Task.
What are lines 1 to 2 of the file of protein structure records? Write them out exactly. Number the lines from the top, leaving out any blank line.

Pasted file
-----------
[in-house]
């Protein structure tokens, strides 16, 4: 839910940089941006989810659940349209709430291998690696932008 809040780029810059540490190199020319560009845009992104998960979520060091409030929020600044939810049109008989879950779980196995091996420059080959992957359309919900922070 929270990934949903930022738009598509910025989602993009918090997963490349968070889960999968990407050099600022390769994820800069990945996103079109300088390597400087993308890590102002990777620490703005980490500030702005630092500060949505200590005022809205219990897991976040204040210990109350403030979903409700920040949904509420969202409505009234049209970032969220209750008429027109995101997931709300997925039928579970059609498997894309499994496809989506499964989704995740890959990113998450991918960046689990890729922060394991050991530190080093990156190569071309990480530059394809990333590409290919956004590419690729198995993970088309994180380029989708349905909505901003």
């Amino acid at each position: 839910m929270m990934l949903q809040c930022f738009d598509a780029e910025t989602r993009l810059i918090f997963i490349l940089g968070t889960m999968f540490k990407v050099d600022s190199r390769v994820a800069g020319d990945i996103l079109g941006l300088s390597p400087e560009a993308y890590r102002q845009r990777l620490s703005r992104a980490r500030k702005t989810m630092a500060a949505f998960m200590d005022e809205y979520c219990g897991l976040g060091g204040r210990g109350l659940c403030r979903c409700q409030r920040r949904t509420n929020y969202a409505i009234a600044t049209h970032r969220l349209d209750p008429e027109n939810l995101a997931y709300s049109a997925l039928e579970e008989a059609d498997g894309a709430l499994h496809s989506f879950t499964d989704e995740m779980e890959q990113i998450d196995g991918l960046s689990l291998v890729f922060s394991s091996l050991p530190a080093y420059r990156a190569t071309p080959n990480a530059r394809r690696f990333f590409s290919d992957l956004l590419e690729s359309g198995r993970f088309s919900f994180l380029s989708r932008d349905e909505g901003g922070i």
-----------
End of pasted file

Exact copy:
[in-house]
């Protein structure tokens, strides 16, 4: 839910940089941006989810659940349209709430291998690696932008 809040780029810059540490190199020319560009845009992104998960979520060091409030929020600044939810049109008989879950779980196995091996420059080959992957359309919900922070 929270990934949903930022738009598509910025989602993009918090997963490349968070889960999968990407050099600022390769994820800069990945996103079109300088390597400087993308890590102002990777620490703005980490500030702005630092500060949505200590005022809205219990897991976040204040210990109350403030979903409700920040949904509420969202409505009234049209970032969220209750008429027109995101997931709300997925039928579970059609498997894309499994496809989506499964989704995740890959990113998450991918960046689990890729922060394991050991530190080093990156190569071309990480530059394809990333590409290919956004590419690729198995993970088309994180380029989708349905909505901003």